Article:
Summary: “Like most digital technologies, the quality of deepfakes is increasing at an alarming rate, and it is clear that even the most complex deepfake tools will be as easy to use as Instagram filters in the very near future.”
Original author and publication date: Shelly Palmer – October 17, 2021
Futurizonte Editor’s Note: The railroad killed time forcing all of us to adopt a mechanized time. Digital technologies killed truth, forcing all of us to see everything as just an opinion.
From the article:
The interviewer asked, “Is that image real”? There’s no way to tell. “What about this video?” It’s hard to say. “You can’t tell if that’s real or fake either.” No. Not without analyzing it. “Well, what about the prose? Did a human write this sentence?” It’s possible, but it would not surprise me to learn that it was machine generated. “What about the voice in the video?” It’s sonically perfect. I’d say 60/40 it’s a machine, but I’d need to hear a few more sentences to be sure. “So, what you’re saying is that I can’t trust my eyes or my ears?” Yes. That’s what I’m saying. “Is this the end of truth?”
This is an excerpt from a conversation I had with a trade publication columnist last week about deepfakes. We looked at random samples of still images and video clips. We looked at a few paragraphs of text written in various literary styles. And finally, we listened to some spoken-word audio files and a couple of fully mixed soundtracks. The samples were not labeled, and neither of us had seen them prior to the interview. In every case, it was extremely difficult to tell (with certainty) whether the material was manipulated or computer generated or if we were seeing (and hearing) unaltered recordings of human beings.
Like most digital technologies, the quality of deepfakes is increasing at an alarming rate, and it is clear that even the most complex deepfake tools will be as easy to use as Instagram filters in the very near future.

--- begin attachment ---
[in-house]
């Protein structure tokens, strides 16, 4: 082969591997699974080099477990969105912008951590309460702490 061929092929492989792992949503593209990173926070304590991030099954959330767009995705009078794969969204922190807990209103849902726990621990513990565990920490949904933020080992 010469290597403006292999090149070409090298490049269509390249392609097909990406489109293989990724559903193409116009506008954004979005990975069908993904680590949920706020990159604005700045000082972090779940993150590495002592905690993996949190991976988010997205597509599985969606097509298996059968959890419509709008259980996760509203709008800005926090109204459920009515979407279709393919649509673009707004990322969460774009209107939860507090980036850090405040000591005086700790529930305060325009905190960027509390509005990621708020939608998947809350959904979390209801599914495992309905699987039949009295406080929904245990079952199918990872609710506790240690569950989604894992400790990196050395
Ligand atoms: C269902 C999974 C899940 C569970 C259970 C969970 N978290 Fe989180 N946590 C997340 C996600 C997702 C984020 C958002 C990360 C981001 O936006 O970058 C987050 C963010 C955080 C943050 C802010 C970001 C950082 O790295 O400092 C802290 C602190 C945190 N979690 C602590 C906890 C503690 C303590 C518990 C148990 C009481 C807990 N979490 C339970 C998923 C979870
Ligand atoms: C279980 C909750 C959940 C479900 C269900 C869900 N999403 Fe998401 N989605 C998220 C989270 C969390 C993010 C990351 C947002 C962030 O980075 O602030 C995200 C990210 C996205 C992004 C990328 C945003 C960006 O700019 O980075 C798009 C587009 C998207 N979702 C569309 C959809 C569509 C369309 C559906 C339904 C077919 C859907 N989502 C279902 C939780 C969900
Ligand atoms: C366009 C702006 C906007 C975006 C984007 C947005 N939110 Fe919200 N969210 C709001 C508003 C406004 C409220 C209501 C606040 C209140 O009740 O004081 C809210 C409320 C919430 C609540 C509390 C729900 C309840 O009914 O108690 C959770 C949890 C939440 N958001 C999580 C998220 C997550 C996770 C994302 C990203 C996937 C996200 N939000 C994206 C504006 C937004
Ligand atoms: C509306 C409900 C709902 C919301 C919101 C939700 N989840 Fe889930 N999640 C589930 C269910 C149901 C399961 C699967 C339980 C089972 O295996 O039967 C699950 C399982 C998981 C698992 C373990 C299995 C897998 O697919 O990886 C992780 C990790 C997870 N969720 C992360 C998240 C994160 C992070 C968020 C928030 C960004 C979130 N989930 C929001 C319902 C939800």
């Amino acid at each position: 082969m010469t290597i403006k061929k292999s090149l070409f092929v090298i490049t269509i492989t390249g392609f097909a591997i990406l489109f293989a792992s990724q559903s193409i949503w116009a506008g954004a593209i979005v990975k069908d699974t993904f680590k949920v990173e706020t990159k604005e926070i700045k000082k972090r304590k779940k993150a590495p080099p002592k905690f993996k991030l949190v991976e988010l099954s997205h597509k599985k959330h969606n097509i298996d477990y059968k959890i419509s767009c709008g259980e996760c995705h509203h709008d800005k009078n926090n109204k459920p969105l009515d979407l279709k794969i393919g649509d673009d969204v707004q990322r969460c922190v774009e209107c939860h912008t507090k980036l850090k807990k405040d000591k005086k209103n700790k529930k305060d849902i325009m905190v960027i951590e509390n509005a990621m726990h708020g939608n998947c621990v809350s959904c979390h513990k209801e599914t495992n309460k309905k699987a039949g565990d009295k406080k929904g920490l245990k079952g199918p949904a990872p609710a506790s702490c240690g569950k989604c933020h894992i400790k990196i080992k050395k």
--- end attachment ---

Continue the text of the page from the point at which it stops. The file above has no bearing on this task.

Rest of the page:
People Believe What They Want to Believe
This is an example of an extremely low-tech use of video manipulation. It required almost no skill to accomplish. It looks and sounds real unless you are shown the original video. Then, it is clear – beyond the shadow of a doubt – that the viral video was doctored and is fake.
When presented with the facts, generally speaking, those who wanted to think ill of Nancy Pelosi were unmoved. Excuses like, “Yeah, but she’s got Alzheimer’s” or “This might be fake, but you know she drinks” or other similar whataboutisms were used to ignore the truth. Unsurprisingly, supporters of the Speaker were happy to learn that it was fake, then angered about the political attack.
This test/focus group/poll was performed numerous times by an uncountable number of pollsters, YouTubers, and TikTokers and even a few reputable journalists. The most important point is that the fake news didn’t change any minds. And, worse, the facts didn’t change minds either.
In very short order, this technology is going to get so good you really won’t be able to tell what is real and what is fake. We are about to enter a world of metaverses, mixed, virtual, augmented, and extended reality. But technology is not going to be the problem. Dogma is the deepest deepfake of all, and facts are no match for dogma.